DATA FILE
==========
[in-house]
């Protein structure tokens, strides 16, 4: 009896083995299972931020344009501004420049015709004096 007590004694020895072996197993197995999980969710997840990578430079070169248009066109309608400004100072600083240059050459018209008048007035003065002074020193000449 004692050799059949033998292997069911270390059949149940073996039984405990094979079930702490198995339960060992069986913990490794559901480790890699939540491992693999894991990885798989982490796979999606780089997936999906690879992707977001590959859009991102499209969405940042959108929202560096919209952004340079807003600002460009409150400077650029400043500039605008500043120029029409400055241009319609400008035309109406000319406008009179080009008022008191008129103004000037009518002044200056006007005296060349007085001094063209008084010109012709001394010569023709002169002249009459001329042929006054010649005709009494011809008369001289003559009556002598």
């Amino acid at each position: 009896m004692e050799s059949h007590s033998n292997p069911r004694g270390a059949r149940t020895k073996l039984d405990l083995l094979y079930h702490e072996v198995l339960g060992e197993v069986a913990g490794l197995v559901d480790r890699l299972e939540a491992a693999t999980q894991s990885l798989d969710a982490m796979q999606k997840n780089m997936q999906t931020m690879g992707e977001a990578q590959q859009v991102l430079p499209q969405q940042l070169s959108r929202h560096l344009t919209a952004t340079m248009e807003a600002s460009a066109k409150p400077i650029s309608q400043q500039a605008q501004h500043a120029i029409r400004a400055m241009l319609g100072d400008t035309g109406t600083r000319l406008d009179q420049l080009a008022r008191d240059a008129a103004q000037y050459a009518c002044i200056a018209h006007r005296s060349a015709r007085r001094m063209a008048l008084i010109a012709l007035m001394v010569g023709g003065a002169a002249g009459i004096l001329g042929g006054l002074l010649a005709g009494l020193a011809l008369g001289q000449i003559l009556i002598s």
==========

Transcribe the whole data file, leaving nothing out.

[in-house]
């Protein structure tokens, strides 16, 4: 009896083995299972931020344009501004420049015709004096 007590004694020895072996197993197995999980969710997840990578430079070169248009066109309608400004100072600083240059050459018209008048007035003065002074020193000449 004692050799059949033998292997069911270390059949149940073996039984405990094979079930702490198995339960060992069986913990490794559901480790890699939540491992693999894991990885798989982490796979999606780089997936999906690879992707977001590959859009991102499209969405940042959108929202560096919209952004340079807003600002460009409150400077650029400043500039605008500043120029029409400055241009319609400008035309109406000319406008009179080009008022008191008129103004000037009518002044200056006007005296060349007085001094063209008084010109012709001394010569023709002169002249009459001329042929006054010649005709009494011809008369001289003559009556002598």
């Amino acid at each position: 009896m004692e050799s059949h007590s033998n292997p069911r004694g270390a059949r149940t020895k073996l039984d405990l083995l094979y079930h702490e072996v198995l339960g060992e197993v069986a913990g490794l197995v559901d480790r890699l299972e939540a491992a693999t999980q894991s990885l798989d969710a982490m796979q999606k997840n780089m997936q999906t931020m690879g992707e977001a990578q590959q859009v991102l430079p499209q969405q940042l070169s959108r929202h560096l344009t919209a952004t340079m248009e807003a600002s460009a066109k409150p400077i650029s309608q400043q500039a605008q501004h500043a120029i029409r400004a400055m241009l319609g100072d400008t035309g109406t600083r000319l406008d009179q420049l080009a008022r008191d240059a008129a103004q000037y050459a009518c002044i200056a018209h006007r005296s060349a015709r007085r001094m063209a008048l008084i010109a012709l007035m001394v010569g023709g003065a002169a002249g009459i004096l001329g042929g006054l002074l010649a005709g009494l020193a011809l008369g001289q000449i003559l009556i002598s």